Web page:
There are a few fish that I would say defiantly enjoy having floating plants: Freshwater Puffers, African butterfly fish - actually a requirement for proper husbandry - and Bettas. Little fry also
Below I list my favourite three plus two surprising addition to any aquarium. The four listed are quite possibly the most common, but they are so for a reason: they're the best all round floating plants. Happy reading.
Water lettuce (Pistia stratiotes)
I find water lettuce the most appealing to look at, they have larger leaves than most other species but they bunch slightly, just like a small gem lettuce, you will see the resemblance.
It's a fast grower so care needs to be taken so that they don't overrun your aquarium if they do it's very easy to just scoop out and bin - never release it into local water systems.
Due to their leaves, they tend to block out a good amount of light to the water below, but again only if the aquarium becomes overrun, and even then, it takes a serious lack of care for that to happen.
Their long branching roots make ideal nurseries and hiding places for many species of fish, these roots aid in the artistic and natural look of an aquarium, adding something into that top third of the aquarium that's often very difficult to make appealing.
Due to the size of the water lettuce its best suited for slightly larger aquariums, I'd say at least 100 liters - roughly depending on length and/or height. But again it's a beautiful plant that once established in an aquarium completes the look and gives a stunning view.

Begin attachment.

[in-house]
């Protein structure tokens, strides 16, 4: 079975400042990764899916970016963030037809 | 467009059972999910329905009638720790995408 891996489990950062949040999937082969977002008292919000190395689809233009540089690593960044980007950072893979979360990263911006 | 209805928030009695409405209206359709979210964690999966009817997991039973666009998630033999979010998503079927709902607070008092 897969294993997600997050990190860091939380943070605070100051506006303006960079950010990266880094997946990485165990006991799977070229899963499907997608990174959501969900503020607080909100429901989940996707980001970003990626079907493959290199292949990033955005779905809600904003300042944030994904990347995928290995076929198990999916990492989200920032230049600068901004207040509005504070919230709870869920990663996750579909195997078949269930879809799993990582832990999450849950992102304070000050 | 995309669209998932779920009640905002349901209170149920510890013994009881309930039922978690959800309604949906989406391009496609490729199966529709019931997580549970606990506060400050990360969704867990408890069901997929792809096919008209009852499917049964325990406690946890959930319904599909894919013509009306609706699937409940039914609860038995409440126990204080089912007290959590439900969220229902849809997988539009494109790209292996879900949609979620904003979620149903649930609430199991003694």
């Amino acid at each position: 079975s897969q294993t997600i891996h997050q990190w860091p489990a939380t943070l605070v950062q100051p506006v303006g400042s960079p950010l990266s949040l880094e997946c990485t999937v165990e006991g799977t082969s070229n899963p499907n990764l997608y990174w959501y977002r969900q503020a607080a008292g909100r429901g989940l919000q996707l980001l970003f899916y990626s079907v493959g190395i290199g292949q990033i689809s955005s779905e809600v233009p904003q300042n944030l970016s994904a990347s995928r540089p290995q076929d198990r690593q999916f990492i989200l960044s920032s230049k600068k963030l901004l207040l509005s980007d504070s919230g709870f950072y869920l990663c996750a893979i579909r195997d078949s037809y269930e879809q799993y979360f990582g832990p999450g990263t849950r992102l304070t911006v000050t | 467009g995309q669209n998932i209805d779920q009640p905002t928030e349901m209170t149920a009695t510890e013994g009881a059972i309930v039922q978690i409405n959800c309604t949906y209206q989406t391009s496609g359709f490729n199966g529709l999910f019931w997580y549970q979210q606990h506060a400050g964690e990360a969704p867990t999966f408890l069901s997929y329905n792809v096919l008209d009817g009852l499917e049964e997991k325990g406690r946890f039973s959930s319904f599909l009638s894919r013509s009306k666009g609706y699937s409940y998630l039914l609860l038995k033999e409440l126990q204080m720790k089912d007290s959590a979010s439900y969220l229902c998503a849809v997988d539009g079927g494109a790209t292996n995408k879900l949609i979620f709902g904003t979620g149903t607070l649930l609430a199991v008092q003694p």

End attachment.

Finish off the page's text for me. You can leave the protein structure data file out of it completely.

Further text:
Duckweed (Lemna minor)
Probably my favourite aquarium plant ever discovered.
Duckweed is perfect for the smaller aquarium, its tiny leaves, and short roots indicates it is ideally suited for aquariums under 100 liters.
It doesn't block out much light and has a unique frog pond style look.
Looking into the tank from above you see a mass of beautiful small green leaves all along your aquarium, breaking slightly whenever a fish surfaces, looking completely natural and gorgeous.
Looking from underneath the water level you'll see a picture of the wild riverbanks of slow moving tropical, rivers, slightly darkened with rays of light breaking through and short roots from the leaves of the duckweed plant at the surface.
A serious word - or a few words - of caution, however, it grows very quickly so it will need to be binned or sold every now and again. It may also get into and clog a filter if the flow on your aquarium pushes the plant under the water.
The last problem point: have a lid on your tank. I had a nice 55 liter set up with no lid, I found bits of duckweed on my walls behind the tank, they're a nightmare to get off the walls.